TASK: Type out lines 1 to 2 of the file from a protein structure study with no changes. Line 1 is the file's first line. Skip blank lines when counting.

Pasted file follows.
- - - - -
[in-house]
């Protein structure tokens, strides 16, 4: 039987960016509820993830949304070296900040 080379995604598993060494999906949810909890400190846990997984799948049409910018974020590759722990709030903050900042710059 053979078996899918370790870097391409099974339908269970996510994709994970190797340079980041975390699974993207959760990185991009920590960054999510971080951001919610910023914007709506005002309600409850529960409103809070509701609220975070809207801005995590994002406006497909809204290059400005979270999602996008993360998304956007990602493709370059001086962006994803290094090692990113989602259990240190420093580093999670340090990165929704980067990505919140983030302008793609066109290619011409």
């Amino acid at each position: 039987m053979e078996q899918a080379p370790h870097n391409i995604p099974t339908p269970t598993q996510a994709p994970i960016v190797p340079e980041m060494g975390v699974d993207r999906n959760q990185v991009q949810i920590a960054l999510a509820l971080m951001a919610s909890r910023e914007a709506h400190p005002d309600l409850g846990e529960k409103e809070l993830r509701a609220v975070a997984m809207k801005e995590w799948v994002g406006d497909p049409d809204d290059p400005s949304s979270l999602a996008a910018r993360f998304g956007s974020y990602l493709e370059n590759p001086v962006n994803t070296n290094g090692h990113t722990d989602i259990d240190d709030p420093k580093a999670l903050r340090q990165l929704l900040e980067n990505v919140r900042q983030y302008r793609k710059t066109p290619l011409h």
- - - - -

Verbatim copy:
[in-house]
């Protein structure tokens, strides 16, 4: 039987960016509820993830949304070296900040 080379995604598993060494999906949810909890400190846990997984799948049409910018974020590759722990709030903050900042710059 053979078996899918370790870097391409099974339908269970996510994709994970190797340079980041975390699974993207959760990185991009920590960054999510971080951001919610910023914007709506005002309600409850529960409103809070509701609220975070809207801005995590994002406006497909809204290059400005979270999602996008993360998304956007990602493709370059001086962006994803290094090692990113989602259990240190420093580093999670340090990165929704980067990505919140983030302008793609066109290619011409």